At some point in your young life, you were introduced to the darkness. This awakening may have come in the form of a book or a children’s cartoon. You may have glimpsed it around the edges of your great aunt Eileen’s Christmas story; or, it could have slithered past as you made your way through a dim closet in search of a favorite toy. But no matter how you first perceived the darkness lurking at the edges of life, something about that mysterious beauty captured your imagination. Even now, as you read this, you seek it out in its many forms. Undoubtedly, on your journey to find the dark, you came across a fellow traveler in Shirley Jackson. 

Every acolyte of darkness has spent time at the altar of Jackson’s work. A first read of The Lottery is often a baptism for lovers of the splenic. The Haunting of Hill House and We Have Always Lived in the Castle have transubstantiated countless readers from mere fiction fans into the horror devout. And the house at the center of The Sundial can take on biblical meaning under the right reader’s eyes. 

The authors collected in the anthology, When Things Get Dark (Titan Books), know first-hand the spiritual transcendence that occurs between the pages of Jackson’s work. Edited by the legendary Ellen Datlow, this collection brings together horror authors at the top of their game for a chance to play in the well-mannered suburban nightmare world Jackson conjured so well. Rarely does an anthology nail its central theme as effortlessly as the writers do here. From the tight, precise prose in Seanan McGuire’s “In the Deep Woods” to the claustrophobic perfection of Richard Kadrey’s “A Trip to Paris,” When Things Get Dark explodes off the page with the quiet electricity of Jackson’s greatest works.

Carmen Maria Machado’s “A Hundred Miles and a Mile” paints a delicate environmental portrait of a woman who has discovered life’s truths just a bit too late; while Joyce Carol Oates’s short story “Take Me, I am Free” tells a more complete story in a few hundred words than most authors can do in a lifetime. It’s a rare writer who can create memorable, well-rounded characters in short fiction, but John Langan does just that in the riveting and swift “Something Like Living Creatures.”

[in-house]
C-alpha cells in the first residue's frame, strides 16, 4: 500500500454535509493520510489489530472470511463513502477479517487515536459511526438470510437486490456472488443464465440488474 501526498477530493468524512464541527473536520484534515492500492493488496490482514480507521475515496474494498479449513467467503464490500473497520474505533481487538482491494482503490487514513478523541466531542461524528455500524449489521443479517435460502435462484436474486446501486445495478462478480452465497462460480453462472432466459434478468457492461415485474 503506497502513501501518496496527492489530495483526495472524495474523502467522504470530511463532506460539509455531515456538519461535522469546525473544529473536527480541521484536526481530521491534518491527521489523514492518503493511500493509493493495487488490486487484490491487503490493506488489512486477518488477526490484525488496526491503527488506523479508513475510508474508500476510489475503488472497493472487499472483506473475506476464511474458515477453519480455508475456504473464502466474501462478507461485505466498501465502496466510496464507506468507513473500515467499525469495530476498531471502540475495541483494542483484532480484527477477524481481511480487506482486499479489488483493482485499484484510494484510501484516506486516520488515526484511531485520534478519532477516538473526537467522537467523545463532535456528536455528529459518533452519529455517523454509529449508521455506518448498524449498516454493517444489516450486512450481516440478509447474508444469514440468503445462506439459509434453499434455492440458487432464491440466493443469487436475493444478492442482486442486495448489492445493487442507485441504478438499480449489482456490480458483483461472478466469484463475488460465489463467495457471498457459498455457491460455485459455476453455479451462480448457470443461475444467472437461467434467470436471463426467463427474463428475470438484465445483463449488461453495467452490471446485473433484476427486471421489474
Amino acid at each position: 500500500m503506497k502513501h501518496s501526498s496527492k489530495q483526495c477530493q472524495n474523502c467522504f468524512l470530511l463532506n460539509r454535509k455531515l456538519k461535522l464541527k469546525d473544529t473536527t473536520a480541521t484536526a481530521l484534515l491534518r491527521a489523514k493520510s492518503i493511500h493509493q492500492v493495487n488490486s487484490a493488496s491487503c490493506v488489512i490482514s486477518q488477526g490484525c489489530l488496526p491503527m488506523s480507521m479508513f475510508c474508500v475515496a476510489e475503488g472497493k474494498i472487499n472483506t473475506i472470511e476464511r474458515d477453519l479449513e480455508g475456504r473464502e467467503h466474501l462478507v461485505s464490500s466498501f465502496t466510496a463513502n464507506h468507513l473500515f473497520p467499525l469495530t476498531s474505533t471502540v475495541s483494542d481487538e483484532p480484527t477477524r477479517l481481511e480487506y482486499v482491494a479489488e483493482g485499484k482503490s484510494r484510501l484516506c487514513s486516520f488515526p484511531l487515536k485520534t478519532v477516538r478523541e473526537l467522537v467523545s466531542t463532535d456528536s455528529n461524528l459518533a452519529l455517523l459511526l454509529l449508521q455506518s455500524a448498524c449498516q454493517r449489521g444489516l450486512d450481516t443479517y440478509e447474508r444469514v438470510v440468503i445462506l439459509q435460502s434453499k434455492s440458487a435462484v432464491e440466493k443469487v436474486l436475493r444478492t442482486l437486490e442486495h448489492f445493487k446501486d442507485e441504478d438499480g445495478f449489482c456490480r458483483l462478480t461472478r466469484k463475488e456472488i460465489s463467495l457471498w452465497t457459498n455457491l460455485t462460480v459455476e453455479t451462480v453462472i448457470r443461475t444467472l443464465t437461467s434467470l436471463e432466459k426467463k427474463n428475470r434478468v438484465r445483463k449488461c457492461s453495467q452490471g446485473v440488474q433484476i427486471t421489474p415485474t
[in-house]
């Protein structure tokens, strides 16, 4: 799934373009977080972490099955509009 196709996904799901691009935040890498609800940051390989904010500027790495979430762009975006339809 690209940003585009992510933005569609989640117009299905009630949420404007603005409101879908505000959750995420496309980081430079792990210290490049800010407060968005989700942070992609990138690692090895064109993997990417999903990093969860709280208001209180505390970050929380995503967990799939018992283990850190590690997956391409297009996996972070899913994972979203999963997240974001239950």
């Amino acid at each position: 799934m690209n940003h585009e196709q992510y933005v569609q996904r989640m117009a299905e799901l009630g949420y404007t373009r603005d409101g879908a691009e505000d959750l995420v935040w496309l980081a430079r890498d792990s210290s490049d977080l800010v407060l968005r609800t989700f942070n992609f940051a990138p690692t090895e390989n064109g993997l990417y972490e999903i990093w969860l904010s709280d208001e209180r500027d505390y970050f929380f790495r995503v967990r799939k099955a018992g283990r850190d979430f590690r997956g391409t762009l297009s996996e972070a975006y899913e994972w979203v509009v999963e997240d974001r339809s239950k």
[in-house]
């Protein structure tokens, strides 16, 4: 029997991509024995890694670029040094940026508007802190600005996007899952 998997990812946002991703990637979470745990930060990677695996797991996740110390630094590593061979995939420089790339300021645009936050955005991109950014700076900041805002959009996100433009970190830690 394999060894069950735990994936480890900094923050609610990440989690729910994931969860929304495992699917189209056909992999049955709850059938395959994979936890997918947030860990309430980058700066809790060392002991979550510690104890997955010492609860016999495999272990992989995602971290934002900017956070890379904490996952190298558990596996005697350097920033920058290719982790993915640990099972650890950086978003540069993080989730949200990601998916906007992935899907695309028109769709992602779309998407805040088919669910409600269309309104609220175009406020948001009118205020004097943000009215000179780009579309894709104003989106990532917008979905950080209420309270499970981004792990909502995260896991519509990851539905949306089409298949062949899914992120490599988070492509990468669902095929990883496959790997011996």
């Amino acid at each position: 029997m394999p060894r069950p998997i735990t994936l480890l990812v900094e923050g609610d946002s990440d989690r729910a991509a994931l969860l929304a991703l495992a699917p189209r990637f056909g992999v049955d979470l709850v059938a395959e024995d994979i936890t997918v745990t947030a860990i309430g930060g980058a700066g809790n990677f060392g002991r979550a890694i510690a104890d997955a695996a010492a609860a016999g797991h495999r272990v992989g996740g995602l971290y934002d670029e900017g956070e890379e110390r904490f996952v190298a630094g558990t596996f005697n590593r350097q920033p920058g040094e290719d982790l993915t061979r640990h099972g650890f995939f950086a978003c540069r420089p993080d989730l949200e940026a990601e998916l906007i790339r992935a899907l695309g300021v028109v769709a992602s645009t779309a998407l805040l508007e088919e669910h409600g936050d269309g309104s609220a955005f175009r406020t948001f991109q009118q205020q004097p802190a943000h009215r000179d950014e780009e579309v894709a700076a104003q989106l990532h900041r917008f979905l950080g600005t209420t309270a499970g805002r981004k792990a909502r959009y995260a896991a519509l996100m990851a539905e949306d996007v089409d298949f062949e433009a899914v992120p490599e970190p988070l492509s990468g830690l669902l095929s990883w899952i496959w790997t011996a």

For those who prefer their horror on the literary side, Datlow has included such fine specimens as Laird Barron’s “Tiptoe,” which is sure to be considered one of the most unsettling literary anecdotes to publish in the genre this decade. And Kelly Link’s “Skinder’s Veil” is a rare treat for those who like their fiction both relatable and weird. This final story is worth the price of admission alone.

“Special Meal” by Josh Malerman is the absolute standout in a collection of pitch-perfect tales. To detail the plot here would be to ruin the sweet pain of the surprise, but readers would do well to slide a bookmark in between the pages to ensure they don’t miss this breathtaking piece of storytelling.

Lifelong horror devotees are well-versed in the works of editor Ellen Datlow, but even the most voracious of readers is sure to be swept away by the sheer magnitude of talent on display in When Things Get Dark

When Things Get Dark publishes September 21, 2021 from Titan Books.

Book cover for the "When Things Get Dark" anthology, featuring an illustration of Shirley Jackson's iconic cat-eye glasses and a woman walking off into the distance captured in the glass.

Looking for more short horror fiction? Check out Beyond the Veil.

2 thoughts on “Book Review: When Things Get Dark

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